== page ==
The Molecular Expression of Floral Committment Genes
The Molecular Expression of Floral Committment GenesBefore we discuss the expression of these genes, we need to explain more terminology. The early steps in flower development has been broken into four stages. The floral meristem is identified during the first two stages, stage 1 and 2. During stages 3 and 4, the floral organ identity genes are first expresed. Floral development continues through stage 15.
In accordance with its genetic role, LEAFY is the first gene expressed. Its spatial pattern of expression also fits its proposed role. The LEAFY mRNA first appears in the flanks of the inflorescence meristem, the exact location from which the floral meristem will develop. Its expression rises through stages 1 and 2, and disappears in stages 3 and 4.
Remember that APETALA1, another gene involved in the committment to flowering, also plays a role in sepal and petal development. Its expression is consistent with these genetic conclusions. As LEAFY, APETALA1 is expressed in cells at the margin of the inflorescence meristem during stage 1 and 2. Because whorls 1 and 2 give rise to sepals and petals, respectively, it is not surprising that APETALA1 contains to be expressed in these whorls during stages 3 and 4, while its expression disapppers from whorls 3 and 4 during these stages. Furthermore, APETALA1 continues to be expressed throughout all the floral developmental stages.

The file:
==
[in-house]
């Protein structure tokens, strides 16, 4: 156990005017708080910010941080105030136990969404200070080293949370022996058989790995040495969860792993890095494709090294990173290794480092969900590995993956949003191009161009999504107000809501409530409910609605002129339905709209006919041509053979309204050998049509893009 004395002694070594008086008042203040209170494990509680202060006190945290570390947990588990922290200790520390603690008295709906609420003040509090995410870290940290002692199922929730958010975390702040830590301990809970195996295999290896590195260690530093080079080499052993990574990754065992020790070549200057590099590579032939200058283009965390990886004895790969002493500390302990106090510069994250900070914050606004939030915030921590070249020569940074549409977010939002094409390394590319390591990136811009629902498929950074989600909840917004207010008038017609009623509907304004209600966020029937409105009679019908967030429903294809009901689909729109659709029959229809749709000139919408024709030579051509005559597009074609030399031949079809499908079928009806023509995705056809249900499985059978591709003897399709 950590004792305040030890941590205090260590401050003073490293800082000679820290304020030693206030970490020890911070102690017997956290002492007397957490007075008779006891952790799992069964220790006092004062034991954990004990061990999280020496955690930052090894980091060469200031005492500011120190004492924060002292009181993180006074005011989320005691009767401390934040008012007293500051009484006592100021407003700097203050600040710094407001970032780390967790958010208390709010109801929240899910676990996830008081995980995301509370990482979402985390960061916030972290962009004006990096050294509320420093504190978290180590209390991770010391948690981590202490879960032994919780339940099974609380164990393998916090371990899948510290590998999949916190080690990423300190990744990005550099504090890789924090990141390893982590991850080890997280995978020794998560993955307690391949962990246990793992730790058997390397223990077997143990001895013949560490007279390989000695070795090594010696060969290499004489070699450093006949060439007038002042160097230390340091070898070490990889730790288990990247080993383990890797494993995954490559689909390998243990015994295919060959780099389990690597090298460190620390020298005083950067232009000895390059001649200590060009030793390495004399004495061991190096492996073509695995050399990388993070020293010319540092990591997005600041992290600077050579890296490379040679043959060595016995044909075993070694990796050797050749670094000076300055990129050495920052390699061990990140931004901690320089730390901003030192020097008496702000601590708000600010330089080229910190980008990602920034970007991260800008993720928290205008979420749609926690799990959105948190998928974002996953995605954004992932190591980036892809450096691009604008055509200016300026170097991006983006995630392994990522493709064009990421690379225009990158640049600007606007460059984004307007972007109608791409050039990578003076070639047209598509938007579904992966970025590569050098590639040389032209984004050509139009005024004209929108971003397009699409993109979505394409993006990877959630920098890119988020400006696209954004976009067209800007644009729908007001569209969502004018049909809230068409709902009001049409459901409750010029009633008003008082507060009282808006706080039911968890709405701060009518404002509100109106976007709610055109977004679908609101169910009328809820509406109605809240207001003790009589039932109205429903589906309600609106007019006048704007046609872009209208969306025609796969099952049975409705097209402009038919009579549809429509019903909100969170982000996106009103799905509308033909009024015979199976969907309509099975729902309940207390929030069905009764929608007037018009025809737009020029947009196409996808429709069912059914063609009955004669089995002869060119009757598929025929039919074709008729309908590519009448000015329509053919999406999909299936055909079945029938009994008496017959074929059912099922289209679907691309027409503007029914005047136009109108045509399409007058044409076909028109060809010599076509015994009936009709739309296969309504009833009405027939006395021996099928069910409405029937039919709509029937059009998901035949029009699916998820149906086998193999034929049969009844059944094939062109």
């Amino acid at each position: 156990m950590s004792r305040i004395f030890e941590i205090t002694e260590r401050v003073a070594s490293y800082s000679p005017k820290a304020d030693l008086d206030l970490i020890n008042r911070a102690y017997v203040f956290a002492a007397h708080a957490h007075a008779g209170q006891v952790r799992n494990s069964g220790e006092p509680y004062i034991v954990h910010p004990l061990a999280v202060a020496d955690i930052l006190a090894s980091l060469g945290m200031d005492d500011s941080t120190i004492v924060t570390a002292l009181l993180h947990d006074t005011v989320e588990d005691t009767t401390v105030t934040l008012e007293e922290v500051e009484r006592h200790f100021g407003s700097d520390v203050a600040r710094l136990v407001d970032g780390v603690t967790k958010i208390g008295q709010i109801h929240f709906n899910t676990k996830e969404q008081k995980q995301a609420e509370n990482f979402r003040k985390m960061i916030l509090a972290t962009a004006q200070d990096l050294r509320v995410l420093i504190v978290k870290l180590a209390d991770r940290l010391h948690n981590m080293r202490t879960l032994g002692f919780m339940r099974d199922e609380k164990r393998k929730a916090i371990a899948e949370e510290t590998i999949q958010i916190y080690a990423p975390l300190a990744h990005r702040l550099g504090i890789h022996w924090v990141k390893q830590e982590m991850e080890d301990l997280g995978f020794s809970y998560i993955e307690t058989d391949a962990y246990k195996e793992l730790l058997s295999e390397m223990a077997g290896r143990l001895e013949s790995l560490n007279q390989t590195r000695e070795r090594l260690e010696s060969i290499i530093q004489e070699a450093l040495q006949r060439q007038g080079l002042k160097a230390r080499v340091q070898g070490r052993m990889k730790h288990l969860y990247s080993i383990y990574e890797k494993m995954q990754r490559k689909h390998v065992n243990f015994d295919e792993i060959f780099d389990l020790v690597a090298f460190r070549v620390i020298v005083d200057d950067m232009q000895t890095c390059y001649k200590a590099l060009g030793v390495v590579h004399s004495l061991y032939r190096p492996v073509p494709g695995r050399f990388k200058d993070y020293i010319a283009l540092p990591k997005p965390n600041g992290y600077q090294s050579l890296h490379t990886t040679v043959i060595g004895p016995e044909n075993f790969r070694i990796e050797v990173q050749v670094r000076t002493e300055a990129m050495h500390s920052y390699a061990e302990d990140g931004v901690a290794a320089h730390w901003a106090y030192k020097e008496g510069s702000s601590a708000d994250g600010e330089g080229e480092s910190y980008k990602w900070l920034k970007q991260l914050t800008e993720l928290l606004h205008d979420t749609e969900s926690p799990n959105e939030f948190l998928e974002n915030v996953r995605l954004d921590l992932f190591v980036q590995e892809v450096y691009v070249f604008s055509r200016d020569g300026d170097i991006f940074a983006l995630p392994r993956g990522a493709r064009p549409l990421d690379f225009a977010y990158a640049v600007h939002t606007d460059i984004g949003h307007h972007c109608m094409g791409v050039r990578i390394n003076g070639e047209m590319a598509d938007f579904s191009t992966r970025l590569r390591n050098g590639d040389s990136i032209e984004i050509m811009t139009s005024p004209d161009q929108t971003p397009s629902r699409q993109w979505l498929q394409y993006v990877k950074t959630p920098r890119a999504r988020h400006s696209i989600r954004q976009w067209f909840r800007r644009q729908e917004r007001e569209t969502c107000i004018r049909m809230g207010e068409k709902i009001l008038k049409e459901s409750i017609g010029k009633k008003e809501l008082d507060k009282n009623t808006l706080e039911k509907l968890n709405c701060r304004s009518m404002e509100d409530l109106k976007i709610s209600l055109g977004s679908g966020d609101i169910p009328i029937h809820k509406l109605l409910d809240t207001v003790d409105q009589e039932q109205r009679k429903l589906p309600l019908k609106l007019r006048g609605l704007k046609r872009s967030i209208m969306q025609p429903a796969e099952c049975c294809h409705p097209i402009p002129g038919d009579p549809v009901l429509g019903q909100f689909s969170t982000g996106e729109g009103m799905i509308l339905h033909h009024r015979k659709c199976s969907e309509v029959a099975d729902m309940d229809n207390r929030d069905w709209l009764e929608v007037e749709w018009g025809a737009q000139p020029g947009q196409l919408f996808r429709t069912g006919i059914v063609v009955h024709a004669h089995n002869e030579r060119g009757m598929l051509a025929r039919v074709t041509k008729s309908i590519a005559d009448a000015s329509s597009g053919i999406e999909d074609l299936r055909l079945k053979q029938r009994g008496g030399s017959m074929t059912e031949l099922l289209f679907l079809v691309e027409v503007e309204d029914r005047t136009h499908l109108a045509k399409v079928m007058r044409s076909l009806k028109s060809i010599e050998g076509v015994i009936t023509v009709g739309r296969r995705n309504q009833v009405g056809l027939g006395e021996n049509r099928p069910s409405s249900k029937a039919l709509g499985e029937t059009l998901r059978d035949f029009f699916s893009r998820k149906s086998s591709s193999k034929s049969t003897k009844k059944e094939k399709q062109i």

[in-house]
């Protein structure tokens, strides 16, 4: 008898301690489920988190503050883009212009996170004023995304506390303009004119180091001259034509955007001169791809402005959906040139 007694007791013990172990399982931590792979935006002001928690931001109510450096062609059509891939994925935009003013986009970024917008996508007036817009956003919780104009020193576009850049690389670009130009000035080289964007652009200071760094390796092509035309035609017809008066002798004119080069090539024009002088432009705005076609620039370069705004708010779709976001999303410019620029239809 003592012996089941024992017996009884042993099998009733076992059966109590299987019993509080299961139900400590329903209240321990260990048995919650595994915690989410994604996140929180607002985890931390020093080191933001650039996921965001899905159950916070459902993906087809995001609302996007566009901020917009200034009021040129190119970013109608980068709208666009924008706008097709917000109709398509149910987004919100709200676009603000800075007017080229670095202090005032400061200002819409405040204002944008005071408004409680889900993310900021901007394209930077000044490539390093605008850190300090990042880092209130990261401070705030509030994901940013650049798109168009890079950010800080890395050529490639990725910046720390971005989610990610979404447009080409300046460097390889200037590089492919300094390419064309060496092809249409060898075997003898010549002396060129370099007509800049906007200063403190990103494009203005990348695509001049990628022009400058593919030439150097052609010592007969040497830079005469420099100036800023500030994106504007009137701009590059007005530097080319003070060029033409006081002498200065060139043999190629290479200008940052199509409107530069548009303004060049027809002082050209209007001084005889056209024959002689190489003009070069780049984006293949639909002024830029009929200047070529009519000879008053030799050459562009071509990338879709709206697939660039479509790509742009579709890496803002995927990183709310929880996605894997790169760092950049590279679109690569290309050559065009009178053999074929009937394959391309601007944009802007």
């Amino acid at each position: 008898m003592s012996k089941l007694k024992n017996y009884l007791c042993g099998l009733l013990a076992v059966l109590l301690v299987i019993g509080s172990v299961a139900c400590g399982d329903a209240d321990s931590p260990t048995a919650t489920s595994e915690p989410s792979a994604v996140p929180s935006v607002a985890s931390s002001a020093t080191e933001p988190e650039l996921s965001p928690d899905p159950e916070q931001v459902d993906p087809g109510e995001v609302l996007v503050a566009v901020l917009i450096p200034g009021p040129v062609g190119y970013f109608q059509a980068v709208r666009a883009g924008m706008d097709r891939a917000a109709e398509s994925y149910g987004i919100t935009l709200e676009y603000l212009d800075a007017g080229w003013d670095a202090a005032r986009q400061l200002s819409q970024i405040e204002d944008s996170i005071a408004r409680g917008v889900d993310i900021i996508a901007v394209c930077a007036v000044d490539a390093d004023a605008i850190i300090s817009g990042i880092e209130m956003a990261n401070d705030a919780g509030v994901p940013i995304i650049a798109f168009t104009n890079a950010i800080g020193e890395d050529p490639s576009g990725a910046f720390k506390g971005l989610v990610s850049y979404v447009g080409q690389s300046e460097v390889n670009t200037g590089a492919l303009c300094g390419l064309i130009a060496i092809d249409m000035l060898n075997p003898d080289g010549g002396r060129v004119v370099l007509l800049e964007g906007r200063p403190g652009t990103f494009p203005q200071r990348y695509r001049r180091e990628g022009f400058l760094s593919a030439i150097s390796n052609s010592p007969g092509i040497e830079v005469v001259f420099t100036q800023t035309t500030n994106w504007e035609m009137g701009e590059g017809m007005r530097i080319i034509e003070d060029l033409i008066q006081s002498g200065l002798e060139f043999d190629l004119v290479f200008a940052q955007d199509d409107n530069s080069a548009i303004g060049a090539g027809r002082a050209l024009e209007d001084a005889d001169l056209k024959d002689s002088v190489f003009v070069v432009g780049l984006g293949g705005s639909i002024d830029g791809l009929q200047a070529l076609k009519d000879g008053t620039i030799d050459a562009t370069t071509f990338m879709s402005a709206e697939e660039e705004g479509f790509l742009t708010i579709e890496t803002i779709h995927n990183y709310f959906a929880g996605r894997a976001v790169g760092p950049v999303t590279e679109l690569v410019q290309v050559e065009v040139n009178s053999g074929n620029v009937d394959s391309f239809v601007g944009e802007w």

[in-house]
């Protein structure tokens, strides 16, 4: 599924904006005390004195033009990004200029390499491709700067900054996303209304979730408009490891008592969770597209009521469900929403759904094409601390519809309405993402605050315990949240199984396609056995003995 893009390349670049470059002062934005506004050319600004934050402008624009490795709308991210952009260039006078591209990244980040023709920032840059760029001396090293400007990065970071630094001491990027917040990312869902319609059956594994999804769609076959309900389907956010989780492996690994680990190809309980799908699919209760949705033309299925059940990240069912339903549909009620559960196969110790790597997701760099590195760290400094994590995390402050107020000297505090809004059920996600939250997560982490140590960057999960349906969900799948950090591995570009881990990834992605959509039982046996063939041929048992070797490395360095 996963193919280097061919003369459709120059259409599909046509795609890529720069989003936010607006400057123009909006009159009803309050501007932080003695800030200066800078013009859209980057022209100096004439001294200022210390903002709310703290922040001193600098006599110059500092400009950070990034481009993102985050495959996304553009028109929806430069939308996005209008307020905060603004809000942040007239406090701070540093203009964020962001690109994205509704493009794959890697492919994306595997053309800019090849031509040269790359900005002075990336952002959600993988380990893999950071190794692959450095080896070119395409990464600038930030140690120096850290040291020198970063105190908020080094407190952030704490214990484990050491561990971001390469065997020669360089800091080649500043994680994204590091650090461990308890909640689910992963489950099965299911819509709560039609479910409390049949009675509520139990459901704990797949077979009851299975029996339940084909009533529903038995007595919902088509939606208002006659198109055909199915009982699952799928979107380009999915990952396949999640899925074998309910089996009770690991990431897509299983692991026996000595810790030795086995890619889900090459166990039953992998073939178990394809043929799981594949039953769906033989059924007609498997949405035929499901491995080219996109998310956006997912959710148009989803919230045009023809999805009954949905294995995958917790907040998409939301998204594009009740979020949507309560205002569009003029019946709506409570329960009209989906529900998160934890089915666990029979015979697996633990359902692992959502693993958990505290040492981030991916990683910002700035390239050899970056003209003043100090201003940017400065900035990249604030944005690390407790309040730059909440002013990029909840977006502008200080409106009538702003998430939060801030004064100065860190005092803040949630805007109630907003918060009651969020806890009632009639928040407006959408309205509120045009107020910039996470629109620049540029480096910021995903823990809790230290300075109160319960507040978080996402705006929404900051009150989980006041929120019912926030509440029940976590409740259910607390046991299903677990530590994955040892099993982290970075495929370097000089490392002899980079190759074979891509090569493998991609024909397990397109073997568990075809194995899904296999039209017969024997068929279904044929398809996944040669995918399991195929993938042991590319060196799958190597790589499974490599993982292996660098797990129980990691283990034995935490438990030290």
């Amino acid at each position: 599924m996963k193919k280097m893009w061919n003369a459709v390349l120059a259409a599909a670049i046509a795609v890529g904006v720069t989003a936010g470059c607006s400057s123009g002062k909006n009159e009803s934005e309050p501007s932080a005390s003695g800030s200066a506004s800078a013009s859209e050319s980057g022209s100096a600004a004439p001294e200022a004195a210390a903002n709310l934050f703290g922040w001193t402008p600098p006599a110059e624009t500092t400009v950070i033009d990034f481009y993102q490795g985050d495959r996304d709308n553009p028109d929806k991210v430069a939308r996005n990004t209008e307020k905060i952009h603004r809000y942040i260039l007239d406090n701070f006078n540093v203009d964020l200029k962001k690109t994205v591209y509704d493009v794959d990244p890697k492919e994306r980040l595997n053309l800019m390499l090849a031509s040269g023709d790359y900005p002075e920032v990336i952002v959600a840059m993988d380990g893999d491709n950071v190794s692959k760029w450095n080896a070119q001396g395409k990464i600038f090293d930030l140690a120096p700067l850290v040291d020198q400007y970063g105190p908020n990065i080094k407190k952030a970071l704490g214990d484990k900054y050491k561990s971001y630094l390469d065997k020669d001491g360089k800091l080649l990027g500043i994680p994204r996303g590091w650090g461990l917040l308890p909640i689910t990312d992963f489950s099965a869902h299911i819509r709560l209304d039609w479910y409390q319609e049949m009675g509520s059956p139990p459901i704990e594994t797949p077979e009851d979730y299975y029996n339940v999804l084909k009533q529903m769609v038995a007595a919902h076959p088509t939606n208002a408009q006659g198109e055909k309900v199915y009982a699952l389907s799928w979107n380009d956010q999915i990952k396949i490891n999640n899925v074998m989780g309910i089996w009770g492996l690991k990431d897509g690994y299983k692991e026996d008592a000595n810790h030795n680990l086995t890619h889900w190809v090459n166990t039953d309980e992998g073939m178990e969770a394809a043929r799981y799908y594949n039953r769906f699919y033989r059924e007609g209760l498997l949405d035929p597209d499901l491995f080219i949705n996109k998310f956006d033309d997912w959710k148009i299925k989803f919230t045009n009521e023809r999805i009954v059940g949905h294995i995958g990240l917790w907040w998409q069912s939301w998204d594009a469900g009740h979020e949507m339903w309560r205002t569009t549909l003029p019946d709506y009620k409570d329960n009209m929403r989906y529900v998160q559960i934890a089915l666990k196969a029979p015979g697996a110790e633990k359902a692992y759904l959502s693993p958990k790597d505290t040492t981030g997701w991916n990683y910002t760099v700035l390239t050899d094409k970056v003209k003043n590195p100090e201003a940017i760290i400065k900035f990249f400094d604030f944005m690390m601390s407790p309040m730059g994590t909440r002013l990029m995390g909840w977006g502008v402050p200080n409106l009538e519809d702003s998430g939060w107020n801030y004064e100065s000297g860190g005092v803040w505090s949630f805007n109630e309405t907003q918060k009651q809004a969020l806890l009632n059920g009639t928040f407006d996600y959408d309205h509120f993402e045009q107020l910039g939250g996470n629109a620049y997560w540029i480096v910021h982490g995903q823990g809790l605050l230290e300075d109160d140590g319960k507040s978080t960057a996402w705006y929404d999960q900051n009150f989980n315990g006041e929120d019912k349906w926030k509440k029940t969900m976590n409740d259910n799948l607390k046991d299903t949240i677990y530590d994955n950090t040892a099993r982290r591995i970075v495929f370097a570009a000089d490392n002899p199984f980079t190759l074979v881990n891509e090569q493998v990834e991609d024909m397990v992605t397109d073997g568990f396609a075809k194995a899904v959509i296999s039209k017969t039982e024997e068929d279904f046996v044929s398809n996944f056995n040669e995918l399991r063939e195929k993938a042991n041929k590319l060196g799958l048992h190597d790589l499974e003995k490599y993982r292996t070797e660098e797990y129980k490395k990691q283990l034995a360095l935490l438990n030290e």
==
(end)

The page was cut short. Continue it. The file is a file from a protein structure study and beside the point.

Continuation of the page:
As stated above, APETALA1 and CAULIFLOWER share redundant genetic functions. This is supported by sequence data that showed that these genes are about 75% identical. The floral expression pattern of CAULIFLOWER also mimics that of APETALA1. What is unanswered though, is why CAULIFLOWER cannot rescue the the sepal and petal development functions of APETALA1 mutants. Because CAULIFLOWER is expressed in whorls 1 and 2, its inability to complement APETALA1 mutants is not related to a lack of expression in appropriate cells. Possibly, the 25% of the sequence that is not identical between the two genes, is necessary for sepal and petal development. Further research certainly is needed to answer this question.
Copyright © 1998. Phillip McClean